I have spent a lot of time thinking about The Great Open Listing Portal Debate that was cranked up a notch recently by the Real Estate Board of New York’s efforts to make member firms’ listings public.
As anyone who reads True Gotham knows, I am a proponent of making every listing (not just REBNY member firms) public.
That said, I have recently been thinking about my higher-end clients in the luxury marketplace who may not be as enthusiastic. I’m sure most of my clients, colleagues, and friends in that ultra-luxury marketplace would agree to have their property exposed to the general public, but certainly some would not. Some may not want colleagues, neighbors, or indeed strangers to know that they are moving. Others may have priceless furniture, artwork, or personal heirlooms whose photos they wouldn’t want in a public forum. Some may simply prefer to only have their property “shopped” to those who can afford it. (Why list your $25M home on a public portal when most $25M buyers are not looking on that portal?)
The ultra-luxury buyer is almost exclusively represented by a sophisticated real estate agent who is familiar with the types of properties that their buyer is seeking. Furthermore, the agent representing the seller is equally familiar with these types of properties and those who would be qualified to purchase them, particularly if they are looking at co-ops.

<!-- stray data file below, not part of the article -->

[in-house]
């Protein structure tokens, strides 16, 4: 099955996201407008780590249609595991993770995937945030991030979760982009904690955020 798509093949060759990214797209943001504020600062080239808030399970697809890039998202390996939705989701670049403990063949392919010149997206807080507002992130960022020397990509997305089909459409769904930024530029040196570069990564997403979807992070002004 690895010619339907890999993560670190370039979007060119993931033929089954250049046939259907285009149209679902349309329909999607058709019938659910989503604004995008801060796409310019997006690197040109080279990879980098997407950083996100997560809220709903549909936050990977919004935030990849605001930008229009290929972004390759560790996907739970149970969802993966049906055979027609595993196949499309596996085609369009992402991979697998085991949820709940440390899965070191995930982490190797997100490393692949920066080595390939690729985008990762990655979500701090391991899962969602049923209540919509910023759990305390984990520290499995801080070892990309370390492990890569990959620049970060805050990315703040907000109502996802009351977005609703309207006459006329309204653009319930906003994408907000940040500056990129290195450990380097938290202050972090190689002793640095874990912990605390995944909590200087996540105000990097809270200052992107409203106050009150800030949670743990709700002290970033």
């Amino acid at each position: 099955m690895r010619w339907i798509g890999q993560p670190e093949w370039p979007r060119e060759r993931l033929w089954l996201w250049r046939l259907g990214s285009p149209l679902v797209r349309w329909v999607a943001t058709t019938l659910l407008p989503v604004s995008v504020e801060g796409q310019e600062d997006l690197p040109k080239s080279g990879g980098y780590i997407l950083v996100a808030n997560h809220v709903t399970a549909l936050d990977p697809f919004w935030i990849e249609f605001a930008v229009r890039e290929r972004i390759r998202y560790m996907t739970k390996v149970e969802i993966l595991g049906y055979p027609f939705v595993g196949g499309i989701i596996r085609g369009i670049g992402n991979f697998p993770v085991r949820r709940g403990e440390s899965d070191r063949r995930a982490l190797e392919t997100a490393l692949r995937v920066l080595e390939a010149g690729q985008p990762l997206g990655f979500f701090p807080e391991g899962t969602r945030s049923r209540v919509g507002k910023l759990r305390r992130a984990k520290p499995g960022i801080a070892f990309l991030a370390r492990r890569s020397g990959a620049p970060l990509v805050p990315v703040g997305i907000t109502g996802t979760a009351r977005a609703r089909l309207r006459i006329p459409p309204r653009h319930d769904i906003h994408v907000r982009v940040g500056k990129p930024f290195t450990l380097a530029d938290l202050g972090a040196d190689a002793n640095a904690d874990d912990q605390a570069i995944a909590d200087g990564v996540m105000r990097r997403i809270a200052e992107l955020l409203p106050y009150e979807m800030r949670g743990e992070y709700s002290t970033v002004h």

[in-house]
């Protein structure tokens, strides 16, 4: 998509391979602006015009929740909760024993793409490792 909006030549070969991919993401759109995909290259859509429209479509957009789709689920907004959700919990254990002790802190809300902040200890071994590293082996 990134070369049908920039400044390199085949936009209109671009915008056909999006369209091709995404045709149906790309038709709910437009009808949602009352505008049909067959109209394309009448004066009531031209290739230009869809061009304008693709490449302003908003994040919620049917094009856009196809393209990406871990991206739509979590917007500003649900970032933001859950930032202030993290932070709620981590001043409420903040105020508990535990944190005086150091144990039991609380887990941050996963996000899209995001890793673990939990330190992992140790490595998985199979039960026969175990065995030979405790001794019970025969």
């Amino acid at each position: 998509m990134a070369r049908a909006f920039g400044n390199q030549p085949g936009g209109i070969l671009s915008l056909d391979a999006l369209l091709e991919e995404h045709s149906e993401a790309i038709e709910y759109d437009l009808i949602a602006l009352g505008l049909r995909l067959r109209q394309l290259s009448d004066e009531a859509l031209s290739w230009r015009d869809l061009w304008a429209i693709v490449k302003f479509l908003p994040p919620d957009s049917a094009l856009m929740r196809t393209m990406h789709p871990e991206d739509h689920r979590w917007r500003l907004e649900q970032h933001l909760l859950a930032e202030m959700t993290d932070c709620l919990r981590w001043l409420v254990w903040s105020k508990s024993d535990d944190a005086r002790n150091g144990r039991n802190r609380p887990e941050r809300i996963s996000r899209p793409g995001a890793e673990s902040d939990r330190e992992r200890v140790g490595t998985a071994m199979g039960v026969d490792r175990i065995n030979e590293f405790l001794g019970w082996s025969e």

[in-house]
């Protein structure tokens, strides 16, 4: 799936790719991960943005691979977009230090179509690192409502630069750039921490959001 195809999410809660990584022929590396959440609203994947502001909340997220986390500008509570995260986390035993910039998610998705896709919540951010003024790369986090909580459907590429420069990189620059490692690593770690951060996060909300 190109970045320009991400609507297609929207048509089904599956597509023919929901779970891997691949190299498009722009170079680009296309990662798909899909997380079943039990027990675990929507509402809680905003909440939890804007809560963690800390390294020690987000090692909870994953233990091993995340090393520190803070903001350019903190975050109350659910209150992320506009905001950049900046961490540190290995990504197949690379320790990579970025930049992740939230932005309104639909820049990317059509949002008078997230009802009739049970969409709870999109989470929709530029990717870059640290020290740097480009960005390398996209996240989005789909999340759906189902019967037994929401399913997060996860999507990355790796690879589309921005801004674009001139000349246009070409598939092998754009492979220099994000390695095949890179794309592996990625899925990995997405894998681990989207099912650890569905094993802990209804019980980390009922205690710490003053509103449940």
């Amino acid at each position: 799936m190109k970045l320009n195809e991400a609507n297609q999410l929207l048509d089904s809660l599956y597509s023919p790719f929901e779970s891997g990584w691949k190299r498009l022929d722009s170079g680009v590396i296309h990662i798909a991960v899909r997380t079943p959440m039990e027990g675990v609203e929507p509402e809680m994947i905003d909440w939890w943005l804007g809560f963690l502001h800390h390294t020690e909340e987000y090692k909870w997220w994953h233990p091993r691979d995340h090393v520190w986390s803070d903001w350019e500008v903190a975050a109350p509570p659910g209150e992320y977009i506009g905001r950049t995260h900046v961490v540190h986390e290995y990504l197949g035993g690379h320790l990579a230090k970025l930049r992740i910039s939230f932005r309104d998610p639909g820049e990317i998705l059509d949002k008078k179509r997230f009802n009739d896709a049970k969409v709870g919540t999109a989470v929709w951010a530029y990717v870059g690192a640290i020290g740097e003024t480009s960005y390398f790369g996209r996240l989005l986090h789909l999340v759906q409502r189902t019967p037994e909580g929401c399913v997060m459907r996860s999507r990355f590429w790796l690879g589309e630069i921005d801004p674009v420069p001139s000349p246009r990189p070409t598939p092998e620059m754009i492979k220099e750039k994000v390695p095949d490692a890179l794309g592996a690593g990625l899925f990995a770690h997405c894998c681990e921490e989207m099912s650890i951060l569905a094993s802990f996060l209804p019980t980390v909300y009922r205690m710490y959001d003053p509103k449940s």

So as much as I may want to see a database of ALL properties made available to the public, the reality of this happening in a city like Manhattan is much less likely than I originally thought. Some percentage of owners will certainly resist. Probably not nearly enough to affect the overall efficacy of an open listings service–a quick check of current Manhattan listings reveals 6.2% of Manhattan listings are in the $5 million or more group I suspect would be most reticent. Most likely all that it means is that for those who wish to sell in a more private fashion there will always be a niche market to provide that type of service.